Buying Locally and Seasonally: How It Benefits the Consumer

Thanksgiving is coming up, which is an important American holiday that focuses on food, giving thanks, food, gratitude, food, and, of course, food. As we think about how grateful we are, we should also wonder where that turkey came from this year, and who grew the corn. Buying locally and seasonally are two ideas that go hand in hand when it comes to Thanksgiving, even if they are slightly different in practice.

Buying locally is the process of buying food, focused on fruits, vegetables, and other farmed goods, that are grown and produced close to home. Locally grown food looks and tastes better because they are coming directly from the farm to you, rather than traveling across the country (or multiple countries) to get to your table. They are less likely to have preservatives and more likely to keep their nutritional value better than your average grocery store foods. 

By supporting local farmers, there are some benefits that don’t just have to do with the food. Local food can support local families who are growing the food and build community between the consumer and the farmer. By supporting local farmers, farmers are less likely to sell their land to developers and maintain open spaces in your community. The American Farmland Trust confirmed that local farms contribute more in taxes than they require in services, meaning that buying local actually keeps taxes down. Finally, well-managed farms support the local ecosystems within the environment and wildlife, but they also ensure food security for people for years to come. (University of Vermont).

Eating seasonally can be more difficult than buying locally, sometimes in the dead of winter, all you want is a nice, juicy strawberry. However, strawberries are not seasonal in the winter in Maine! Eating seasonally comes from an ancient Indian practice called ritucharya, which is the concept of breaking down what to eat during each season to maintain health and prevent disease. Several studies show that whatever nutrients you need during a certain time of year are more likely to be in the seasonal food of that time. In the fall, which is peak season for broccoli, broccoli had a higher vitamin C content than broccoli grown in the spring. Sometimes when foods are grown out of season there is an edible film placed around the food to protect it. Strawberries aren’t seasonal in the winter, that’s why every time you get strawberries in the winter they taste gross and lack that fresh feel to them. (4 reasons)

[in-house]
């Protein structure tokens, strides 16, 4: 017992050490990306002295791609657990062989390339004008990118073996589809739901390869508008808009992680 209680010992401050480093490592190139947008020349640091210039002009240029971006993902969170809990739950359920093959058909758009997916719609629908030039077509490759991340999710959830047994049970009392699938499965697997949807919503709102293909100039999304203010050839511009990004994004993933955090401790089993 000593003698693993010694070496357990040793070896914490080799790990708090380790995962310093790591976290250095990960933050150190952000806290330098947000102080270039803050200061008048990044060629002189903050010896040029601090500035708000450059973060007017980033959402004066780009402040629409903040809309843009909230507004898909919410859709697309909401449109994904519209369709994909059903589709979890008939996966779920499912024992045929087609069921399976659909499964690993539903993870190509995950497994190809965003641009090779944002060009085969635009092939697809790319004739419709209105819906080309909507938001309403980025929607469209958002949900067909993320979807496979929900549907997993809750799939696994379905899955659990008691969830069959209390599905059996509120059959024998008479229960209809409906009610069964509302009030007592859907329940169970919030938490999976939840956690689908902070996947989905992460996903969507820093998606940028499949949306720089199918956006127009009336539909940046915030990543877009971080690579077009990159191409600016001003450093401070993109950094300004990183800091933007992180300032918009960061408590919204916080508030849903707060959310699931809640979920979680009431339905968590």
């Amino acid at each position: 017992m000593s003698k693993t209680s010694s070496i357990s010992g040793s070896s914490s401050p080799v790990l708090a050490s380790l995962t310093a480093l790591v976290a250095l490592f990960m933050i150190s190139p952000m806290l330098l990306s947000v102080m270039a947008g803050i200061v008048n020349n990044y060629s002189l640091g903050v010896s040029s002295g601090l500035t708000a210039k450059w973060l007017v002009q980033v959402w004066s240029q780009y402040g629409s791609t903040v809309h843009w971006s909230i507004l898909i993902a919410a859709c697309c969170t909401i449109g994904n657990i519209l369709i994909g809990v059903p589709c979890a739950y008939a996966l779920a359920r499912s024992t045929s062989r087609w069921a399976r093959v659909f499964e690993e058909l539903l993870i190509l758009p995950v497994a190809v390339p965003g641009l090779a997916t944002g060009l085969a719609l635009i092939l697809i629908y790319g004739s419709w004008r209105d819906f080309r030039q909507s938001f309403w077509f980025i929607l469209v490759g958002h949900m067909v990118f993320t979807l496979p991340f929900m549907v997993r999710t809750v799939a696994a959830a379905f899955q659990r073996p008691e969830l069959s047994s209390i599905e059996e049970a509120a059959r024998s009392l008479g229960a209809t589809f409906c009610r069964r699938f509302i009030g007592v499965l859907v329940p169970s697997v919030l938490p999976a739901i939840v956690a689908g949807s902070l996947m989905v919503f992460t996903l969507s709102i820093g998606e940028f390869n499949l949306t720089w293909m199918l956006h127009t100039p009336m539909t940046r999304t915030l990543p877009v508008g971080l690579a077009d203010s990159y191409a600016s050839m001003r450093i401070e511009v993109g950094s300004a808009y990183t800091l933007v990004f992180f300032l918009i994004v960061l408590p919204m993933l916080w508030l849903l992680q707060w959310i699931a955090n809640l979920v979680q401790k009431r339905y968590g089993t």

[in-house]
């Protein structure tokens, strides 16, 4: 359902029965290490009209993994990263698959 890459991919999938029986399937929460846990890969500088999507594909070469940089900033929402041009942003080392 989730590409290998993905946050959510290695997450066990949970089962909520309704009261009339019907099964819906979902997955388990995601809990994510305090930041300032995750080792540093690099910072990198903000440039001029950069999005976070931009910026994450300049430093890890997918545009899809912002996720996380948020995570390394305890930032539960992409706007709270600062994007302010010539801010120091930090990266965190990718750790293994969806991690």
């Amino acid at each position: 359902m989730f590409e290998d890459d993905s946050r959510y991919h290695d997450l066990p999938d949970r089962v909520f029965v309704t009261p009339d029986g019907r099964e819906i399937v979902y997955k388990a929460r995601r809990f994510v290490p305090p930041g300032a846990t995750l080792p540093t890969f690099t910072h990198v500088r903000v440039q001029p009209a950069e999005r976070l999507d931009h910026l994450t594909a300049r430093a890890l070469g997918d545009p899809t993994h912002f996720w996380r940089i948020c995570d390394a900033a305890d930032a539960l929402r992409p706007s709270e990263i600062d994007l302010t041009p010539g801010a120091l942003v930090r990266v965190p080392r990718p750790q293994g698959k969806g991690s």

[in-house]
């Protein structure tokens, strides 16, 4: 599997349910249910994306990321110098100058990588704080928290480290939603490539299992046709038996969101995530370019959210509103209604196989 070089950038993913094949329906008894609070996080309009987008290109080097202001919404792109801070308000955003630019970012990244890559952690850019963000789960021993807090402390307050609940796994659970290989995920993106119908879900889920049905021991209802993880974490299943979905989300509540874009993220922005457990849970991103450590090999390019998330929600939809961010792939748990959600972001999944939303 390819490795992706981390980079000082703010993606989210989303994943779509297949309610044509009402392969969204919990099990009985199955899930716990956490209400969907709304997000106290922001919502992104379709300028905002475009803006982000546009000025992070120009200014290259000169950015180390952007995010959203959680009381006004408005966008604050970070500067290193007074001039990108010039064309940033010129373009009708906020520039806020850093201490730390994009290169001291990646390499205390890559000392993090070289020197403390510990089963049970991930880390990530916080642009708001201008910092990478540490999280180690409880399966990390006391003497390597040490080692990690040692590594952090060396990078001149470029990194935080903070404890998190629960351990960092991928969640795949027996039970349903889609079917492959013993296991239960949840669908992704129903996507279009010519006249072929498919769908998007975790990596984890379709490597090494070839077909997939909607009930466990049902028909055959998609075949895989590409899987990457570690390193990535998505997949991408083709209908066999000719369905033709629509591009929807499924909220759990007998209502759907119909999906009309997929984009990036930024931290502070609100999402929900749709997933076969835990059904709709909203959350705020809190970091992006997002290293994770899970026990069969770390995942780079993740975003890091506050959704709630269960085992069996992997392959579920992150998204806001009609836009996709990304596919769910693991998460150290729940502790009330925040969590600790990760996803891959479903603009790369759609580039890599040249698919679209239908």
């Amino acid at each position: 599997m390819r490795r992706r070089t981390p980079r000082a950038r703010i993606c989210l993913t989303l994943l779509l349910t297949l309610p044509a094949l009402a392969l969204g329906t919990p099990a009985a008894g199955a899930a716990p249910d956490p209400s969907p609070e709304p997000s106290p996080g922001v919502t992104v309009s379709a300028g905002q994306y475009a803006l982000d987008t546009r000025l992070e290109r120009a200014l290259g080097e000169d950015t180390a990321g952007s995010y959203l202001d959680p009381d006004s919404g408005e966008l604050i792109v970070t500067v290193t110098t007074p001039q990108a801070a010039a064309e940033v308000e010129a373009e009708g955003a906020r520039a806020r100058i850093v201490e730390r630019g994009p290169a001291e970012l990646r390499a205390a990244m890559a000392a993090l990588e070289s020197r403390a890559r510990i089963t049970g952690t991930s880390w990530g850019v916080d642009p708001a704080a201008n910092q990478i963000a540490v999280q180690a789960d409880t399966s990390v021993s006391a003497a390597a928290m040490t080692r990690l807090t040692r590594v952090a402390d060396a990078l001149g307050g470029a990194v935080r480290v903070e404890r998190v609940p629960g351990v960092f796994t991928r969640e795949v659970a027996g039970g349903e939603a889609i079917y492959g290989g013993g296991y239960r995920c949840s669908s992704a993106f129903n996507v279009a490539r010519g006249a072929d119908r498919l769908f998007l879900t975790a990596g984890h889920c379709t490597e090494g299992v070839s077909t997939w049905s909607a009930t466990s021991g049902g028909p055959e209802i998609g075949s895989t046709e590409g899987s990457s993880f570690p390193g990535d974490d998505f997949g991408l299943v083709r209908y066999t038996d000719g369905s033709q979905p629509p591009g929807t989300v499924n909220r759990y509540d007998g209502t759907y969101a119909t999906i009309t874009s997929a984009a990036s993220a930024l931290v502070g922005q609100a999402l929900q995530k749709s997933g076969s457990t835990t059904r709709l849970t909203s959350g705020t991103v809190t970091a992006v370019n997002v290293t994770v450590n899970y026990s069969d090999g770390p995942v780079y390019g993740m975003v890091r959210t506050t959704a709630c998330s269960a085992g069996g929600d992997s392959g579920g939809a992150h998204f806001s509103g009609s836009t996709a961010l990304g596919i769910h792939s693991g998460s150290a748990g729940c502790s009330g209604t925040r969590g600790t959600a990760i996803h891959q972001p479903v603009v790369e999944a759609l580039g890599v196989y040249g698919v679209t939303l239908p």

Eating seasonally and locally have a lot of benefits for you, the consumer. These local foods generally taste better, are better for you and your wallet. Eating seasonally and locally is best for the environment! It cuts down on carbon emissions from traveling and transportation of the product and creates wonderful spaces for the environment to grow and keep ecosystems alive. This year, when you’re getting that turkey, think about where it came from. There are tons of local farms in Maine, and lots of websites that promote local farms, like this one: Native Maine looks to encourage people to connect with local farms by bringing them into one database. Remember to think about where your food comes from when planning your Thanksgiving dinner. 


What is in season? In Maine

Season In-season foods
Fall Apples, beets, bell peppers, broccoli, carrots, lettuce, pumpkin
Winter Brussels sprouts, cabbage, leeks, oranges, swiss chard, turnips, winter squash
Spring Asparagus, bean sprouts, garlic, kale, leafy greens, mushrooms, peas, radishes, rhubarb
Summer Apricots, avocados, berries, cucumber, eggplant, peaches, plums, tomatoes, watermelon, zucchini



4 reasons to eat by the seasons + what is in season right now. (2012, May 14). Mindbodygreen.

Blogger, G. (n.d.). The importance of buying local produce. Retrieved November 3, 2021, from

Local products list. (n.d.). Native Maine Produce & Specialty Foods. Retrieved November 3, 2021, from

University of vermont. (n.d.). Retrieved November 3, 2021, from